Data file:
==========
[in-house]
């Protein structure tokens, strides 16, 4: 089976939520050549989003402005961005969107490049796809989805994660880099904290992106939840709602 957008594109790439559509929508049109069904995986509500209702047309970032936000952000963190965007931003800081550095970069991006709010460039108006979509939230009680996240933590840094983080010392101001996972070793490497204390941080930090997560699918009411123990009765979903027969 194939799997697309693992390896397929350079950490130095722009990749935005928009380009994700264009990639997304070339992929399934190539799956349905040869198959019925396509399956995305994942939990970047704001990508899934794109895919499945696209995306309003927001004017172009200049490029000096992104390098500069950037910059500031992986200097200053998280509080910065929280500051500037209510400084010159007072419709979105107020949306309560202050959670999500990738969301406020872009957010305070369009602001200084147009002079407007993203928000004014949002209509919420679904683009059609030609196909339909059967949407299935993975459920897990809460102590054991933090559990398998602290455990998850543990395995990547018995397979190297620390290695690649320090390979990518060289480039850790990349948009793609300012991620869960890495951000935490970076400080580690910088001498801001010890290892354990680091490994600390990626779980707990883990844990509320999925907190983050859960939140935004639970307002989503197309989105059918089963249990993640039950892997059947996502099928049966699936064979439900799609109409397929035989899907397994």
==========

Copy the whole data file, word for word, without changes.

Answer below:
[in-house]
């Protein structure tokens, strides 16, 4: 089976939520050549989003402005961005969107490049796809989805994660880099904290992106939840709602 957008594109790439559509929508049109069904995986509500209702047309970032936000952000963190965007931003800081550095970069991006709010460039108006979509939230009680996240933590840094983080010392101001996972070793490497204390941080930090997560699918009411123990009765979903027969 194939799997697309693992390896397929350079950490130095722009990749935005928009380009994700264009990639997304070339992929399934190539799956349905040869198959019925396509399956995305994942939990970047704001990508899934794109895919499945696209995306309003927001004017172009200049490029000096992104390098500069950037910059500031992986200097200053998280509080910065929280500051500037209510400084010159007072419709979105107020949306309560202050959670999500990738969301406020872009957010305070369009602001200084147009002079407007993203928000004014949002209509919420679904683009059609030609196909339909059967949407299935993975459920897990809460102590054991933090559990398998602290455990998850543990395995990547018995397979190297620390290695690649320090390979990518060289480039850790990349948009793609300012991620869960890495951000935490970076400080580690910088001498801001010890290892354990680091490994600390990626779980707990883990844990509320999925907190983050859960939140935004639970307002989503197309989105059918089963249990993640039950892997059947996502099928049966699936064979439900799609109409397929035989899907397994």